Love, luck and coincidence – on the 100th birthday of Ernst Beyeler

As an art dealer, collector and museum founder, the man who died in 2010 was one of the most important protagonists of commercial and museum art education far beyond the borders of his Basel homeland.

The name Ernst Beyeler (1921-2010) is associated with some of the most spectacular art dealerships in history. The founding of the world’s leading art fair Art Basel, which he helped initiate in 1969, is just one of many chapters. In 1997 the dealer, who had advanced to become a great collector, opened the most successful art museum in Switzerland, the Fondation Beyeler in Riehen BS.

The path to becoming a “seigneur des arts”, as the French newspaper “Le Figaro” once called him, was not straightforward. Rather, it was an interplay of love, luck and chance, paired with a high degree of intuition and willingness to take risks.

It all began in 1945 when the son of a railway clerk took over the antiquarian bookshop he was employed at after the owner’s death. He stood in front of a mountain of debt until he discovered a valuable graphic portfolio with works by Goya in the store’s inventory, which he was able to sell to the Kunsthaus Zürich.

Merchant luck with Klee and Giacometti

This willingness to take risks led him to two more lucky hits that made headlines around the world. Both were related to the person of the steel tycoon G. David Thompson from Pittsburgh USA.

In 1959 Beyeler took over 104 works by Paul Klee from Thompson’s collection. He was taking a financial risk, but it paid off. In 1960 he was able to resell 86 of these works to the then newly founded Kunstsammlung Nordrhein-Westfalen in Düsseldorf.

In 1962 there was a second, similar trick, when Beyeler took over Thompson’s large Giacometti collection with 61 sculptures, 7 paintings and 21 drawings. In agreement with Alberto Giacometti, the art dealer wanted to prevent the collection from being torn apart. But it took five years until the newly established Giacometti Foundation finally found a buyer.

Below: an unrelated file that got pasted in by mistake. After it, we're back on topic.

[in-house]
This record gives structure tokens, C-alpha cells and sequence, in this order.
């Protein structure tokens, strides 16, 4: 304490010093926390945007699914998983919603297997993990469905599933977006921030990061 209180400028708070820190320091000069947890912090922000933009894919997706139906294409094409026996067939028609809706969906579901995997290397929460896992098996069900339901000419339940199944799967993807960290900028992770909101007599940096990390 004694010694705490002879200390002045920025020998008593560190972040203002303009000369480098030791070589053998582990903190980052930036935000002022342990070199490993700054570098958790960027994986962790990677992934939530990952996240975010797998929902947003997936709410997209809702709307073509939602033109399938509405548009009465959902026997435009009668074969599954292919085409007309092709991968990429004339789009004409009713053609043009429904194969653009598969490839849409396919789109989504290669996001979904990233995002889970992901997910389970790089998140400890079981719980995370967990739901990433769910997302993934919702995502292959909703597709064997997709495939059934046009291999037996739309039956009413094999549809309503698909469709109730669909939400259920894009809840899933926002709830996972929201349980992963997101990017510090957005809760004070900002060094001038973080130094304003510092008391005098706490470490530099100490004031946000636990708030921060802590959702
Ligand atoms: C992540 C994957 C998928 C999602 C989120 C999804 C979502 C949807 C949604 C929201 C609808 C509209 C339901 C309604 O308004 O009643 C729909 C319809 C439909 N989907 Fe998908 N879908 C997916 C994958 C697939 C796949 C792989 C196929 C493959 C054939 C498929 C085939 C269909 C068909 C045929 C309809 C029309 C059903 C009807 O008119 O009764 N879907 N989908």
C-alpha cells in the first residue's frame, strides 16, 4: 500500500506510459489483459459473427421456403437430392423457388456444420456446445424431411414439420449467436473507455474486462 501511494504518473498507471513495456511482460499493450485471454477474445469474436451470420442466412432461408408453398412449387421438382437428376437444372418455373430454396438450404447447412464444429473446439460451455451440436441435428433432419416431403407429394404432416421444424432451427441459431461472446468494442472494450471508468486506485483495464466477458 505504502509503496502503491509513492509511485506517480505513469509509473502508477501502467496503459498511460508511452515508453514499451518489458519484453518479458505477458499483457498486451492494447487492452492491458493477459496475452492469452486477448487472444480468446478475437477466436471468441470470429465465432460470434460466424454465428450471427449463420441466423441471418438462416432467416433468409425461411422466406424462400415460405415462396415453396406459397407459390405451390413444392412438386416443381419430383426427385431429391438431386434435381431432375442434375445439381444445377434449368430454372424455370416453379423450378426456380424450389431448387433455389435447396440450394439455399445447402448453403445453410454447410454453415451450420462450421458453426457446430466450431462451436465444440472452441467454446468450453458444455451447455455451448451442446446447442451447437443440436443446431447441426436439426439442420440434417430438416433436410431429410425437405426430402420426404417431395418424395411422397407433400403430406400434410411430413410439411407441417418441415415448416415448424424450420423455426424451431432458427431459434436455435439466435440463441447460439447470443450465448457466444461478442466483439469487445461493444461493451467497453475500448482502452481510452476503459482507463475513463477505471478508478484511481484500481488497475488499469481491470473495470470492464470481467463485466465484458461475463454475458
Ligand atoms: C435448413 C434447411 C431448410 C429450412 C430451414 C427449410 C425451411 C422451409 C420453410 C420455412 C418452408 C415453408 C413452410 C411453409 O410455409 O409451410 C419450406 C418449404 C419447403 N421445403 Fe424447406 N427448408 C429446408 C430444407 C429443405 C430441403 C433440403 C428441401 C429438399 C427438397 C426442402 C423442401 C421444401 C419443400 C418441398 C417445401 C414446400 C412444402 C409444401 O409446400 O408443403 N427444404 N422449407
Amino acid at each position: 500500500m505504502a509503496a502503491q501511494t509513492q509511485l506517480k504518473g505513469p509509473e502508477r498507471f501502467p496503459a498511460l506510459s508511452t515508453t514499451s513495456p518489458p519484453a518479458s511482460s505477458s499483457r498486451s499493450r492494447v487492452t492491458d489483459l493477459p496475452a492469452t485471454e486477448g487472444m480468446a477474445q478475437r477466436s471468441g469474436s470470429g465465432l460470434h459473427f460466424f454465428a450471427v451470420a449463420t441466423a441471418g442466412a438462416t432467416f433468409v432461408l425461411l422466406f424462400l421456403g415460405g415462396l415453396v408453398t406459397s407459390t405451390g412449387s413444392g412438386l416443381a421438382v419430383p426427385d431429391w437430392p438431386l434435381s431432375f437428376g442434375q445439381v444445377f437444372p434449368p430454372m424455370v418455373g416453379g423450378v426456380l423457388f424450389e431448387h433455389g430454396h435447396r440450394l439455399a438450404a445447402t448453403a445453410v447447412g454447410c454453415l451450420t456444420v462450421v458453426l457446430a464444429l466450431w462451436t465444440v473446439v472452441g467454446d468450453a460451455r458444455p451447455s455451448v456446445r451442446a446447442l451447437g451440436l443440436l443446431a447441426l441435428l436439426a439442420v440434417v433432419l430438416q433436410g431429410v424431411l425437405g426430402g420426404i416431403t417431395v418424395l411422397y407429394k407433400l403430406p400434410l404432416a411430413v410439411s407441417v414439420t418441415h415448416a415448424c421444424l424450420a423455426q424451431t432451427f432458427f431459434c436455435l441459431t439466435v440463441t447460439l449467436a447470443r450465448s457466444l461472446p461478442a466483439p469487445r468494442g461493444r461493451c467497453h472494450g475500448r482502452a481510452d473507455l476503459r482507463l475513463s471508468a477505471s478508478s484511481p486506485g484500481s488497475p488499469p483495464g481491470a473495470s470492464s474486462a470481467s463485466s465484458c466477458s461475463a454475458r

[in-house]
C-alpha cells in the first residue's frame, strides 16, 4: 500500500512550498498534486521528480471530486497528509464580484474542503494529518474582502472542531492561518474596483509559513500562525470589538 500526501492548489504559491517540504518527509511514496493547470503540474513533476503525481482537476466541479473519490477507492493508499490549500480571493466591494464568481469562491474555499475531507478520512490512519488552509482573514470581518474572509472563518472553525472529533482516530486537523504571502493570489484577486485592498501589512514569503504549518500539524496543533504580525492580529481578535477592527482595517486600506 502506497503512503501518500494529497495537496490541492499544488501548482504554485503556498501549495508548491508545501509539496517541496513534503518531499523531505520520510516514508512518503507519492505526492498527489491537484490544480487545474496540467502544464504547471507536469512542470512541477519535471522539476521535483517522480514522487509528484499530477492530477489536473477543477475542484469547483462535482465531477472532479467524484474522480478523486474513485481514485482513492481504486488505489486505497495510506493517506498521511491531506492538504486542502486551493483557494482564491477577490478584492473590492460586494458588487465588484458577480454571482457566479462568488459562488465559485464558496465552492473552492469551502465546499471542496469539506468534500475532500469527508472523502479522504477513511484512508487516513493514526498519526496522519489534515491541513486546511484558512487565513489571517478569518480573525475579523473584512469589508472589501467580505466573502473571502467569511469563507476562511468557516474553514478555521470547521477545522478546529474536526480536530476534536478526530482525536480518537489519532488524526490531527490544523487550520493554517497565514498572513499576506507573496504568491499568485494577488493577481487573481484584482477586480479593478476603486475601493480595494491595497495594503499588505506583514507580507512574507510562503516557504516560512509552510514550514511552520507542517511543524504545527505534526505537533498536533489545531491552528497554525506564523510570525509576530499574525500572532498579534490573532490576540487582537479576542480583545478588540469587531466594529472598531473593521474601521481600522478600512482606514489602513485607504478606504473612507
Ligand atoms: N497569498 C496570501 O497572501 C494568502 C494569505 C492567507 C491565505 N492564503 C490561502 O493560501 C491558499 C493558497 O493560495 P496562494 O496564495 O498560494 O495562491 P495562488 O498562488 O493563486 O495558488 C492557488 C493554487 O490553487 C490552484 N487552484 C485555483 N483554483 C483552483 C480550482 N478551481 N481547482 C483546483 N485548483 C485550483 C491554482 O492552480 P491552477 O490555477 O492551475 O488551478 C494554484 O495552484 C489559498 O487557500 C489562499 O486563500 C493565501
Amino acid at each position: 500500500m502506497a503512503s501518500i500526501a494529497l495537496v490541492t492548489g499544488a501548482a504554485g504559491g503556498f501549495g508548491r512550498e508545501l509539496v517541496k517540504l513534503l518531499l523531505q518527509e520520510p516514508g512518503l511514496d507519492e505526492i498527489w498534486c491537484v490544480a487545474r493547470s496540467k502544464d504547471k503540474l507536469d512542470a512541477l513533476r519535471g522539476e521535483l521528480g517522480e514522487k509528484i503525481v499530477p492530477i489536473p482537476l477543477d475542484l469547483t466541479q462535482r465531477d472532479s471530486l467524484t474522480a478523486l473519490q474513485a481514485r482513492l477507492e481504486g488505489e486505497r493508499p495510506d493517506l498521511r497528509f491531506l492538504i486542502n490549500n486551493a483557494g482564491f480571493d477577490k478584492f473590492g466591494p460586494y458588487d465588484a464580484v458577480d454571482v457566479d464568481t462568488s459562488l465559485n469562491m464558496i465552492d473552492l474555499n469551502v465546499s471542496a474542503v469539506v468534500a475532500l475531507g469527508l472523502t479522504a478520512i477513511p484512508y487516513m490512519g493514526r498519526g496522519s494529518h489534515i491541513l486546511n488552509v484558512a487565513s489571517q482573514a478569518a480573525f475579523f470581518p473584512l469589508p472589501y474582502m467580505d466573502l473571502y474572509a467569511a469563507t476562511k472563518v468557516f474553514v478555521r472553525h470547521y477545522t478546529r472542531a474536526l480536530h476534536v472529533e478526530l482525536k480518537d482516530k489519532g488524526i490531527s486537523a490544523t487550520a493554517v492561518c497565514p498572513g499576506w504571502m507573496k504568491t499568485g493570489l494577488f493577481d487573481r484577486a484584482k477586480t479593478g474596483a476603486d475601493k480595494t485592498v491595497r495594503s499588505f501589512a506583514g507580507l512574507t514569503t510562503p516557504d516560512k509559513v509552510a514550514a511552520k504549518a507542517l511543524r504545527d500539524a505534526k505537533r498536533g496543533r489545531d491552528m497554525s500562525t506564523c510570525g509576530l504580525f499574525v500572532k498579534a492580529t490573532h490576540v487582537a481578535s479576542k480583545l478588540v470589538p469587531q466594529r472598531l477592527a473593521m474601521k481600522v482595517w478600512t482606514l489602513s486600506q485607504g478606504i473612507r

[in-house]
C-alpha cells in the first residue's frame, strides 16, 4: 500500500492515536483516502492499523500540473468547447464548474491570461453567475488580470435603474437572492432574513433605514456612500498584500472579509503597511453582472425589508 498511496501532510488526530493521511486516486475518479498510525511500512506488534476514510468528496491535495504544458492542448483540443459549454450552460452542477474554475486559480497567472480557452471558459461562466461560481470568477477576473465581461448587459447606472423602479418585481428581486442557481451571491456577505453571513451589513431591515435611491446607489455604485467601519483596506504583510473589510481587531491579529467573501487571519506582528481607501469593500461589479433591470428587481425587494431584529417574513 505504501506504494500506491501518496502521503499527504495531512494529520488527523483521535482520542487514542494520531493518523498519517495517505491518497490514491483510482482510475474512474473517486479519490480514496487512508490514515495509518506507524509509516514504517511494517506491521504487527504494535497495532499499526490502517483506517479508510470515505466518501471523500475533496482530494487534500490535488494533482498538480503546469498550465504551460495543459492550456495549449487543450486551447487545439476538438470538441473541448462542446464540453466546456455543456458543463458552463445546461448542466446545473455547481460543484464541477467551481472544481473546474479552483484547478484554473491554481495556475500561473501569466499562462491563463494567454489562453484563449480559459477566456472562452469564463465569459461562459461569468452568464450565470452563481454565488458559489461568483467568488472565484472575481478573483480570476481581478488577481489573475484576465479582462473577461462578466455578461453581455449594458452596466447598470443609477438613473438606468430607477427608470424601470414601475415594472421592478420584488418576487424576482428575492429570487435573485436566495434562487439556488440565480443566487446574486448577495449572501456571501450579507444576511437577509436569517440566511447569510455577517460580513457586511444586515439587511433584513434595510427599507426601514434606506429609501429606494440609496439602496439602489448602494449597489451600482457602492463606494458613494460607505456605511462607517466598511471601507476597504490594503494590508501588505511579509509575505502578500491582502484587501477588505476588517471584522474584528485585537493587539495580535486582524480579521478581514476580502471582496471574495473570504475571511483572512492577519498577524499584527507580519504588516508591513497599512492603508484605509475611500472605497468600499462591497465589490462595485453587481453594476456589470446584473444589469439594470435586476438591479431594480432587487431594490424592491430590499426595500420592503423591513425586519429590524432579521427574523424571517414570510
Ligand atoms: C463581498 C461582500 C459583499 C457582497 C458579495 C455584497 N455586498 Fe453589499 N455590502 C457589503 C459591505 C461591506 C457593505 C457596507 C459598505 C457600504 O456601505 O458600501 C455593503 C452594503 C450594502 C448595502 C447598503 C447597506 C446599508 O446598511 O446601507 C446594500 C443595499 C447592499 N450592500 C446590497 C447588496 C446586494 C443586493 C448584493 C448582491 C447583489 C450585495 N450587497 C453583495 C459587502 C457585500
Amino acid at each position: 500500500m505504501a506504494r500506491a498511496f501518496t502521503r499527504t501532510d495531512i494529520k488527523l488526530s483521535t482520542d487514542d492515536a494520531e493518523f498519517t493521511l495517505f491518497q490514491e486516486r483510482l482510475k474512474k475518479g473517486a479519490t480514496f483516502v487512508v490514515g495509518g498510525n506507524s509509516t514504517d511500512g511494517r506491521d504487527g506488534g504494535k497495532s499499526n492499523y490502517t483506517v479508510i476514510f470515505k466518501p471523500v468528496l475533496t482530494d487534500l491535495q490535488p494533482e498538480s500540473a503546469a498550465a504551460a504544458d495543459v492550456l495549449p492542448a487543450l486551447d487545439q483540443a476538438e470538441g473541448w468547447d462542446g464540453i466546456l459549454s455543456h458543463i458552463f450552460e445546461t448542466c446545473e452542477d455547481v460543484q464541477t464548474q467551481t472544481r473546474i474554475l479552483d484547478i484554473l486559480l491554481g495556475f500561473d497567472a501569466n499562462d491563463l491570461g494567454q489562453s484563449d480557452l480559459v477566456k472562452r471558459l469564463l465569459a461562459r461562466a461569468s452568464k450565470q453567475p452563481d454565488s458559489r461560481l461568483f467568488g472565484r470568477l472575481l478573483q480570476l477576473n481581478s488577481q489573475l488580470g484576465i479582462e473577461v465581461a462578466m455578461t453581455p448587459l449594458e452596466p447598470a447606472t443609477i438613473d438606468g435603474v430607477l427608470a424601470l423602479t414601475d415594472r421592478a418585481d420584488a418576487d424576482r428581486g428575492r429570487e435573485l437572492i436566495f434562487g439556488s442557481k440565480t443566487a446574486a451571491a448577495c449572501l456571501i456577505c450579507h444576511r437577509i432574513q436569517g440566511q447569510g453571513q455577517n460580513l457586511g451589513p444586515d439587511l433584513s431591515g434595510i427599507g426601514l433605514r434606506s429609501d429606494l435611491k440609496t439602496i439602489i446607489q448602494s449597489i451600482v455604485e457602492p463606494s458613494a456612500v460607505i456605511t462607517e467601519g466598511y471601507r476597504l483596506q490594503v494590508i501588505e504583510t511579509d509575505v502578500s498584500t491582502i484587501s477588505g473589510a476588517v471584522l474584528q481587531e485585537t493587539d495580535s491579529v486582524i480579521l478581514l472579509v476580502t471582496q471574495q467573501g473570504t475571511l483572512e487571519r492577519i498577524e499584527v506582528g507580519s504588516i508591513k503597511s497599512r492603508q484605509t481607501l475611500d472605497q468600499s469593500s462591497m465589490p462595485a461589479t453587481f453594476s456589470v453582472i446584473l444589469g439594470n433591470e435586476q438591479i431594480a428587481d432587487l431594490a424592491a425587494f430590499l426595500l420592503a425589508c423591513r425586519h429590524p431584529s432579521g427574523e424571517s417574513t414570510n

Slow-moving items as the cornerstones of the collection

By the time his legendary gallery on Bäumleingasse was closed, around 16,000 works of art had passed through Beyeler’s hands. Long before he became an art collector himself, he contributed to the establishment of many important private and museum collections.

At the beginning of his own collection there were pictures for which he could not find any buyers – which is difficult to understand given the status these works have. Claude Monet’s epoch-making water lily triptych “Le Bassin aux nymphéas” is one such example. For years, the art dealer remained seated on the nine-meter-wide work that he had presented in three exhibitions.

Finally he decided to keep it, he wrote in the first collection catalog. He had thought about opening his own museum – an idea that was still a distant one at the time – otherwise “the picture would no longer be in my collection”.

The frustration of dealers developed a passion for collecting, to which Beyeler’s wife Hildy also made a significant contribution. In a text from 1989 he quoted his Parisian colleague Alexandre Bernheim as saying: “Les clients qui m’achètent me font vivre, ceux qui ne m’achètent pas m’enrichissent” (“The customers who buy from me make it possible my life, those who don’t buy enrich me »).

With the establishment of his foundation in 1982 and finally his museum, which he was director until 2003, Beyeler carried this enrichment far beyond himself. With his own museum, Beyeler deviated from his original plans to donate his collection to the Basel Art Museum.

In the museum building designed by Renzo Piano, not only the 400 or so works from the collection of impressionism, classical modernism and the present can be seen. With regular special exhibitions, Beyeler ensured that his Fondation became a crowd puller right from the start.

“Ernst Beyeler used to say: ‘We are not afraid of success'”, says today’s museum director Sam Keller. Since 2008, he has carried on the legacy of the museum’s founder, who died in 2010 at the age of 88, in this sense.

Leave a Comment

This site uses Akismet to reduce spam. Learn how your comment data is processed.